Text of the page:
Nearly a century later, d’Arbaud’s words still have the power to startle and delight, vividly evoking Earth’s sacredness.
Early in Jóusè d’Arbaud’s 1926 Provençal novella, The Beast of Vacarés, the narrator, a 15th century gardian or bull herder, describes how in summer la Vièio ié danso—the Old Dancer—“can be glimpsed on the dazzling salt flats” that surround the Vacarés lagoon in the Camargue region of Southern France.
In a note, d’Arbaud explains that la Vièio is how locals refer to mirages in this liminal landscape where earth, sea, and sky merge. “Mirages are common in the Camargue,” he tells us:
They begin with a vibration in the air, a trembling that runs along the ground and seems to make the images dance; it spreads into the distance in great waves that reflect the dark thickets. How not to see in this mysterious Vièio, dancing in the desert sun, a folk memory of the untouchable wild goddess, ancient power, spirit of solitude, once considered divine, that remains the soul of this great wild land?
“The untouchable wild goddess . . . once considered divine . . .”
Nearly a century later, d’Arbaud’s words still have the power to startle and move us, vividly evoking Earth’s sacredness. Here is a man, himself a bull herder in the region he so lovingly describes, who seems to have been a devotee of the Goddess, the “ancient power” he venerates and bring to life for his readers. Indeed, in an early poem, “Esperit de la Terro” — “Spirit of the Earth”— d’Arbaud explicitly dedicates himself to the old gods sleeping below the earth, vowing to “defend” and “aid” them. How extraordinary to discover this writer making such a commitment, well before the rise of our recent feminist spirituality and ecofeminist movements. D’Arbaud speaks directly to our current environmental, theological, social, and political concerns.
Samhain is upon us. Halloween. The Day of the Dead. All Saints’ Day. All Souls’ Day. That liminal time of year when the doorways to what the Celts called the Otherworld, Annwn in Welsh, are open. In New York City, we have the 45th annual Village Halloween Parade, a queer extravaganza of puppetry, masquerade, and cross-dressing that draws some 60,000 participants and over 2 million onlookers. Elsewhere, we have children in costume and lawns covered with plastic skeletons and illuminated ghouls. Everywhere, if we’re lucky, we might catch a glimpse of “the piper at the gates of dawn,” the vision granted Rat and Mole in Kenneth Grahame’s The Wind in the Willows: “something very surprising and splendid and beautiful”—Pan the goat-god, boundary-crosser, Friend and Helper, trans-being.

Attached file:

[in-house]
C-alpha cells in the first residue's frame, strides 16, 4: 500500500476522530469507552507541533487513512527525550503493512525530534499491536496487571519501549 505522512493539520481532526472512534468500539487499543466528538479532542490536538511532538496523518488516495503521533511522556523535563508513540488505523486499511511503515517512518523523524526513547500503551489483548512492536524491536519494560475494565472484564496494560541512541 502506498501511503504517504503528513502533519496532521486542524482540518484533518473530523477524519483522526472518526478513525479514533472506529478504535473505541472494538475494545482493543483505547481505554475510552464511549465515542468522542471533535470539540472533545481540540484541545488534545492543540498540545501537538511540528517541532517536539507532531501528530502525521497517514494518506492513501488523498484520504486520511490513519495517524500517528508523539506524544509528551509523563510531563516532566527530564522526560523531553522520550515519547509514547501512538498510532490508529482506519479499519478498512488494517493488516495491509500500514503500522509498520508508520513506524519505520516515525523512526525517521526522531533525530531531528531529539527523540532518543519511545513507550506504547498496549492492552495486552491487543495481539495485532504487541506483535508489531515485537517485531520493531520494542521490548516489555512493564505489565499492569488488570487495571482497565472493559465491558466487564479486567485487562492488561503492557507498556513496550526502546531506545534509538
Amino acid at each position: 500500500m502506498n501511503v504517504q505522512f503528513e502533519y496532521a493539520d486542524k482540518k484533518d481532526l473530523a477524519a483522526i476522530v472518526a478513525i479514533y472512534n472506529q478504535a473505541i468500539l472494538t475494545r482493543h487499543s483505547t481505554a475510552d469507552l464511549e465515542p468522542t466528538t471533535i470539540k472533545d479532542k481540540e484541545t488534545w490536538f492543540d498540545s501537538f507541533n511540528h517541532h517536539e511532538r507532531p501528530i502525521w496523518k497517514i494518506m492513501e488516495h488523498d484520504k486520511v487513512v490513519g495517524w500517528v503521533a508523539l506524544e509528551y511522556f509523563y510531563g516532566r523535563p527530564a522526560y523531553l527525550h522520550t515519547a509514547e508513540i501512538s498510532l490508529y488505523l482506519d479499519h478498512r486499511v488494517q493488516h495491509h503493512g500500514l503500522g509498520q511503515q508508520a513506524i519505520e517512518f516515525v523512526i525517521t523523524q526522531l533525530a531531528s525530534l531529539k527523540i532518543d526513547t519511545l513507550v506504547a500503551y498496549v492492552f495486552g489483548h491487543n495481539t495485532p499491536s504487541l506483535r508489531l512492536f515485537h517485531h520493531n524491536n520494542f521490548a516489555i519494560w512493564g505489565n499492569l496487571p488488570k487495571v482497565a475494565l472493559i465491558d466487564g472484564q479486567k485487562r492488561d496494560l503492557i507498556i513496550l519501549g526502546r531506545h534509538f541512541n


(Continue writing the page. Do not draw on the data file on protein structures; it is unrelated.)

Just last week—a few days after the New York Times reported on the Trump administration’s efforts to define transgender out of existence—I read for the first time Welsh writer Arthur Machen’s 1894 novella, The Great God Pan, today considered a classic of horror fiction. Condemned as “morbid” and “abominable” by most critics when it was first published, the tale was hailed as “un succès fou” by Oscar Wilde, recuperated in the 1920s by H. P. Lovecraft, and particularly praised more recently by Stephen King, who called it “maybe the best” horror story “in the English language.”
The “queer” tale (the word “queer” recurs frequently throughout) is told by a series of straight-laced Victorian men, each of whom is horrified by the unspecified behavior and bearing of a mysterious woman, Helen Vaughan. Readers are led to suspect that Helen is guilty of some sort of sexual excess or transgression, but nothing is specified until after her suicide, when the medical examiner reports that he was “privileged or accursed” to see the “skin, and the flesh, and the muscles, and the bones, and the firm structure of the human body that I had thought to be unchangeable, and permanent as adamant, beg[i]n to melt and dissolve”: Continue reading “Lifting the Veil – #WontBeErased by Joyce Zonana”